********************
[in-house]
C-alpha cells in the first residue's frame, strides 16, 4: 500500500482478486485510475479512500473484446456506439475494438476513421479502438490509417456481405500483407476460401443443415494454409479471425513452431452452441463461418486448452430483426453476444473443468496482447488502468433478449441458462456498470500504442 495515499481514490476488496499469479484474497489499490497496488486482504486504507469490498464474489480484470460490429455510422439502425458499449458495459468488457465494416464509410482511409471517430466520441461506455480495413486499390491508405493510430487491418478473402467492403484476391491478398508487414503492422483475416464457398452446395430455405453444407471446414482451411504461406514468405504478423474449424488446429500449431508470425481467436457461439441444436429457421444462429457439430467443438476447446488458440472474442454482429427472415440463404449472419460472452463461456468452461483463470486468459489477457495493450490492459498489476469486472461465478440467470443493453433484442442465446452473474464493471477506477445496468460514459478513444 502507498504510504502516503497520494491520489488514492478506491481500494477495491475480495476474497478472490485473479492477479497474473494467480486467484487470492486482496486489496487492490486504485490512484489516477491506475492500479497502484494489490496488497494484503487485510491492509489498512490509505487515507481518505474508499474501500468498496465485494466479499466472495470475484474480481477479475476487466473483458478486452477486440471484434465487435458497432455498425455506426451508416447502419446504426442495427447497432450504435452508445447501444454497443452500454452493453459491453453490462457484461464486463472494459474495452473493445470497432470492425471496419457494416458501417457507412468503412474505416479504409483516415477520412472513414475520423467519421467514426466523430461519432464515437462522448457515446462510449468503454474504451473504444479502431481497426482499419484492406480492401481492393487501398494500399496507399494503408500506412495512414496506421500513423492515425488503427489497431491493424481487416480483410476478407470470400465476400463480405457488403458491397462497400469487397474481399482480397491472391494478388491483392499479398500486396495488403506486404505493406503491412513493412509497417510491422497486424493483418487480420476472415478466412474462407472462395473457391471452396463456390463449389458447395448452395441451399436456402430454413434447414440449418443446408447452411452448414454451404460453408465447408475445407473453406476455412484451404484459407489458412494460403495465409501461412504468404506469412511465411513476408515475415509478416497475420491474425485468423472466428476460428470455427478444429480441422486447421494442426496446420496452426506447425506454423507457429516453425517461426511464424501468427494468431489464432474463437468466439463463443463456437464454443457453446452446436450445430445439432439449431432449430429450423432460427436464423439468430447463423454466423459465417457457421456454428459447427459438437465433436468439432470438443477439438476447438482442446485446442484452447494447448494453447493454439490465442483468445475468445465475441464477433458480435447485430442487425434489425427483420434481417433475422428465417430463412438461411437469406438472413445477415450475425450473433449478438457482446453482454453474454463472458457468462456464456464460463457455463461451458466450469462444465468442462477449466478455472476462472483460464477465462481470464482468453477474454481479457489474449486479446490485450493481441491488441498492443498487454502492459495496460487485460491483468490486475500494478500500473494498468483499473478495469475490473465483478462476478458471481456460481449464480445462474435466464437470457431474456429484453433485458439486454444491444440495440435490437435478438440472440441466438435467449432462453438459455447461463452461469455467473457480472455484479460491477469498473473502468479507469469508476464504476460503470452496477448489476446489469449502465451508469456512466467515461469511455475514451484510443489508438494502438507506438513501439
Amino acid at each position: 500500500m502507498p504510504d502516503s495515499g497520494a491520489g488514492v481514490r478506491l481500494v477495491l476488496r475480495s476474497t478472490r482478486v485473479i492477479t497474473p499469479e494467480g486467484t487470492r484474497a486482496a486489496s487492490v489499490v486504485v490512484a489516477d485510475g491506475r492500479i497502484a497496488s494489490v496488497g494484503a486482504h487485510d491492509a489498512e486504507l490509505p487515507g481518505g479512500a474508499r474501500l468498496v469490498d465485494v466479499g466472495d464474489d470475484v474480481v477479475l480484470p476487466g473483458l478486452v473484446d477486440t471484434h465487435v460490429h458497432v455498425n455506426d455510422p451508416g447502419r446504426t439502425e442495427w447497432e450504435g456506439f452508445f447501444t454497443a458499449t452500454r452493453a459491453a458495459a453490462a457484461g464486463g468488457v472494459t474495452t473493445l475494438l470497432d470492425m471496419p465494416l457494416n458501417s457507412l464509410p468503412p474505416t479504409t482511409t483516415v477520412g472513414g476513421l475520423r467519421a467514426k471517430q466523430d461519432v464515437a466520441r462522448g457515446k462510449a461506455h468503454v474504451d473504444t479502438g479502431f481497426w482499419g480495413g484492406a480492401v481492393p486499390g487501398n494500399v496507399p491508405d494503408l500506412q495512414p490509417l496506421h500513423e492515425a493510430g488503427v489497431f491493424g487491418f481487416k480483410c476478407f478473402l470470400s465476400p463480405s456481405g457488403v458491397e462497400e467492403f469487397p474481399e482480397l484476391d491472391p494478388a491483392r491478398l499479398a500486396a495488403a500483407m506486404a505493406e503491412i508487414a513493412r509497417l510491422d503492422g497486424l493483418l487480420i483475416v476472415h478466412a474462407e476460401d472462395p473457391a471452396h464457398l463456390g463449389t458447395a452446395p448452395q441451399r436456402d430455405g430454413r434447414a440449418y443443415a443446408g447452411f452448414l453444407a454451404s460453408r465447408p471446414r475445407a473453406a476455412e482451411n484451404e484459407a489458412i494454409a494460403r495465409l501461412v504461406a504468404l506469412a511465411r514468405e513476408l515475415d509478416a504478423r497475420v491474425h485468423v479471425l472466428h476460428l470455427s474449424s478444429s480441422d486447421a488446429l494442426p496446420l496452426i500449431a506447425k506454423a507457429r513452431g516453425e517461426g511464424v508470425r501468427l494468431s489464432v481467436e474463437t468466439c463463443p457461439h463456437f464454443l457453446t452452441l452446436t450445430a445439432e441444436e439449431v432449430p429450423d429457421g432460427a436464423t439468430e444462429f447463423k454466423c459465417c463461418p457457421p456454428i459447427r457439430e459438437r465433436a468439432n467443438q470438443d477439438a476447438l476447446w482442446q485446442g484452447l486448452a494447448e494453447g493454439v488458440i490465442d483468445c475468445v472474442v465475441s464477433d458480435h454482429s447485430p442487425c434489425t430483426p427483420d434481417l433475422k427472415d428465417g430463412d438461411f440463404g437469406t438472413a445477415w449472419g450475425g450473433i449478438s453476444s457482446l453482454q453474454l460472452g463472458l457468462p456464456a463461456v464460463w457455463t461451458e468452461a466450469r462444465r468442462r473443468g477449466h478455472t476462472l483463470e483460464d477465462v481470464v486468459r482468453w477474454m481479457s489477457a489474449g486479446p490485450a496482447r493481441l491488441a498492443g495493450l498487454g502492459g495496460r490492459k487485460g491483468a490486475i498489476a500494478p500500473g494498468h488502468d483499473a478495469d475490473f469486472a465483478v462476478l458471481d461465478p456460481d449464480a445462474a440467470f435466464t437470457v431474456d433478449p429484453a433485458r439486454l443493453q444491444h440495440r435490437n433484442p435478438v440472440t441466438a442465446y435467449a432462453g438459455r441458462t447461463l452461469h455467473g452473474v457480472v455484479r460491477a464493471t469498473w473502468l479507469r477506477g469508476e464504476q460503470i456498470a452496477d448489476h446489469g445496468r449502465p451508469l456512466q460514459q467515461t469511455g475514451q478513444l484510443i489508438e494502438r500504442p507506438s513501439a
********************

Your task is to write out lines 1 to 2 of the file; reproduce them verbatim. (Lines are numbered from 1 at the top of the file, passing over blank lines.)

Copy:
[in-house]
C-alpha cells in the first residue's frame, strides 16, 4: 500500500482478486485510475479512500473484446456506439475494438476513421479502438490509417456481405500483407476460401443443415494454409479471425513452431452452441463461418486448452430483426453476444473443468496482447488502468433478449441458462456498470500504442 495515499481514490476488496499469479484474497489499490497496488486482504486504507469490498464474489480484470460490429455510422439502425458499449458495459468488457465494416464509410482511409471517430466520441461506455480495413486499390491508405493510430487491418478473402467492403484476391491478398508487414503492422483475416464457398452446395430455405453444407471446414482451411504461406514468405504478423474449424488446429500449431508470425481467436457461439441444436429457421444462429457439430467443438476447446488458440472474442454482429427472415440463404449472419460472452463461456468452461483463470486468459489477457495493450490492459498489476469486472461465478440467470443493453433484442442465446452473474464493471477506477445496468460514459478513444 502507498504510504502516503497520494491520489488514492478506491481500494477495491475480495476474497478472490485473479492477479497474473494467480486467484487470492486482496486489496487492490486504485490512484489516477491506475492500479497502484494489490496488497494484503487485510491492509489498512490509505487515507481518505474508499474501500468498496465485494466479499466472495470475484474480481477479475476487466473483458478486452477486440471484434465487435458497432455498425455506426451508416447502419446504426442495427447497432450504435452508445447501444454497443452500454452493453459491453453490462457484461464486463472494459474495452473493445470497432470492425471496419457494416458501417457507412468503412474505416479504409483516415477520412472513414475520423467519421467514426466523430461519432464515437462522448457515446462510449468503454474504451473504444479502431481497426482499419484492406480492401481492393487501398494500399496507399494503408500506412495512414496506421500513423492515425488503427489497431491493424481487416480483410476478407470470400465476400463480405457488403458491397462497400469487397474481399482480397491472391494478388491483392499479398500486396495488403506486404505493406503491412513493412509497417510491422497486424493483418487480420476472415478466412474462407472462395473457391471452396463456390463449389458447395448452395441451399436456402430454413434447414440449418443446408447452411452448414454451404460453408465447408475445407473453406476455412484451404484459407489458412494460403495465409501461412504468404506469412511465411513476408515475415509478416497475420491474425485468423472466428476460428470455427478444429480441422486447421494442426496446420496452426506447425506454423507457429516453425517461426511464424501468427494468431489464432474463437468466439463463443463456437464454443457453446452446436450445430445439432439449431432449430429450423432460427436464423439468430447463423454466423459465417457457421456454428459447427459438437465433436468439432470438443477439438476447438482442446485446442484452447494447448494453447493454439490465442483468445475468445465475441464477433458480435447485430442487425434489425427483420434481417433475422428465417430463412438461411437469406438472413445477415450475425450473433449478438457482446453482454453474454463472458457468462456464456464460463457455463461451458466450469462444465468442462477449466478455472476462472483460464477465462481470464482468453477474454481479457489474449486479446490485450493481441491488441498492443498487454502492459495496460487485460491483468490486475500494478500500473494498468483499473478495469475490473465483478462476478458471481456460481449464480445462474435466464437470457431474456429484453433485458439486454444491444440495440435490437435478438440472440441466438435467449432462453438459455447461463452461469455467473457480472455484479460491477469498473473502468479507469469508476464504476460503470452496477448489476446489469449502465451508469456512466467515461469511455475514451484510443489508438494502438507506438513501439